Trip Report: Mid-May Ski Laps on Tuckerman Ravine, NH

Spencer McLaughlin | BackcountryBackcountry | Conditions ReportConditions Report
Tuckerman Ravine from Hojo’s (Photo: Snowbrains)

Report from May 11, 2023

Long before there were ski lifts in New England, there was Tuckerman Ravine. There’s a reason people have been skiing here for over 100 years. It’s wind buffed, rocky, beautiful and steep, and probably the best terrain most people will ever ski in the northeast. It’s a place of community and shared love for sliding down snow. It’s where you go in the spring. It’s where you need to go, at least once. Despite all of this, up until last week, I had never been.

It took less than a mile of hiking for my shoulder blades to begin to ache. 40 pounds is a lot of weight to carry on your back up a mountain. By some miracle, we eventually reached the Hermit Lake Shelters (better known as HoJo’s) after a little over an hour and we chatted with some people hiking right into Hillman’s Highway. We considered heading in that direction for a longer run but figured we had to ski the Ravine itself, so we kept walking with our shoes on all the way up to the base of the bowl.

Tuckerman Ravine (Photo: Snowbrains)

People sometimes ask why I do things like this for skiing. People like their picturesque Vermont ski trip in January where they show up on Friday night and are greeted with white landscapes and hot chocolate. Yeah, I am hiking 3 hours into a bowl in New Hampshire with a 40-pound backpack in mid-May. No, (at least I think) I am not crazy. At the end of the day, this is the same thing I like to do in January, just the snow is a bit softer, the run is less crowded, and yes, I have to hike it, so I’m not setting any vertical records today.

The bootpack up Left Gully wasn’t too bad. Except for the top. The top was nasty. 45-degree slope, 45 mile per hour wind gusts. That’s not the best combination when you’ve got a pair of skis strapped to your back. Even worse when you’re taking them off and trying to put on the skis. But once that was behind us, we got to finally ski down after hours of hiking, and wow, the ski down was awesome. The aforementioned slope and wind made it difficult to capture photos; think Alta Chutes at Jackson, or Main Chute on the Palisades, but 3x longer, and don’t forget that you’re in New Hampshire, and it’s mid-May. The headwall at the top is listed as 55 degrees and I’d say it’s probably the steepest thing I have ever skied. The snow was nearly perfect spring snow, with no stickiness.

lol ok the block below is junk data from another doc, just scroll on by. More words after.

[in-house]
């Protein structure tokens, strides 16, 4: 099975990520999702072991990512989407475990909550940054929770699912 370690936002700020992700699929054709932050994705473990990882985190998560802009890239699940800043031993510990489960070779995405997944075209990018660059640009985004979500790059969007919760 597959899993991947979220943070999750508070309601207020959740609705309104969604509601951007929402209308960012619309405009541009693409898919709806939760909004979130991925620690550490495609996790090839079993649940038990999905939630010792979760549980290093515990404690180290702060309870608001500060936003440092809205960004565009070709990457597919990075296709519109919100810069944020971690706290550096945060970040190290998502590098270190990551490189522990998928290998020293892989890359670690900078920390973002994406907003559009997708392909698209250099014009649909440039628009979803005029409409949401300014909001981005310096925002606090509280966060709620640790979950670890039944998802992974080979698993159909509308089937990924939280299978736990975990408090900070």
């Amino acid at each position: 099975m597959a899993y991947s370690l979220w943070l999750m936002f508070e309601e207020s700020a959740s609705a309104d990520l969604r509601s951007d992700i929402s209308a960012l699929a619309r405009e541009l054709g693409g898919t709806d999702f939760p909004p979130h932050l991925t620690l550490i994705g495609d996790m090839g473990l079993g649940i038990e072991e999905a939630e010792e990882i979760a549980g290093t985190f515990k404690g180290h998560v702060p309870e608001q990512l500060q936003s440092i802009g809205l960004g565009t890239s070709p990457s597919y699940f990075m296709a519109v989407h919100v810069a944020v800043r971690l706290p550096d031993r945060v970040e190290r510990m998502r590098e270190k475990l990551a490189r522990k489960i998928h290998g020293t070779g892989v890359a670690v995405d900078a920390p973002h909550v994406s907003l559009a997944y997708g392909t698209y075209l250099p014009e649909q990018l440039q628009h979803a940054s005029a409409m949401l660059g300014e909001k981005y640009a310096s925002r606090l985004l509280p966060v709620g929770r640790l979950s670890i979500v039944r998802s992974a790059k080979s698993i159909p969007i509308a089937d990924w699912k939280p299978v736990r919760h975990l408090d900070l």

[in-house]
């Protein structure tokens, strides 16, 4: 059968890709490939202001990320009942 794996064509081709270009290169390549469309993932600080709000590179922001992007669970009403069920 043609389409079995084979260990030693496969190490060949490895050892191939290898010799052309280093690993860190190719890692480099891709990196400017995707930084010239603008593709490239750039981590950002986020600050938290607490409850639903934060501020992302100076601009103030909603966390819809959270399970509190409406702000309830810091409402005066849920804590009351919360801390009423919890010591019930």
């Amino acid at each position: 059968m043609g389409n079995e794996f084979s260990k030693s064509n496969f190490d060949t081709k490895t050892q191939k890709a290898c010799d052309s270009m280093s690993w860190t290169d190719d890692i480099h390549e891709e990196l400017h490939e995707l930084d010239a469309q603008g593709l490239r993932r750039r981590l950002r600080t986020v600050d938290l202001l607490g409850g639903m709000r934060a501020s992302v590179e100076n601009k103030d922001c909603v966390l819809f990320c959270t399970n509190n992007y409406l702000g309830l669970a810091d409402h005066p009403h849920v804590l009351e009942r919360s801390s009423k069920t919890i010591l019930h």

Near the bottom of Left Gully (Photo: Snowbrains)

Could you argue that on paper the experience is better at Killington during May? Yeah. It is closer to almost everyone, you can pound out laps super quickly, and you won’t test your body with 6+ miles of hiking. But should you ski Tucks? Yes. Why? Well, if nothing else, there’s nothing else like it in New England. If you’re an East Coaster, you need to go here. You actually need to see this place to believe it.

Left Gully from afar (Photo: Snowbrains)

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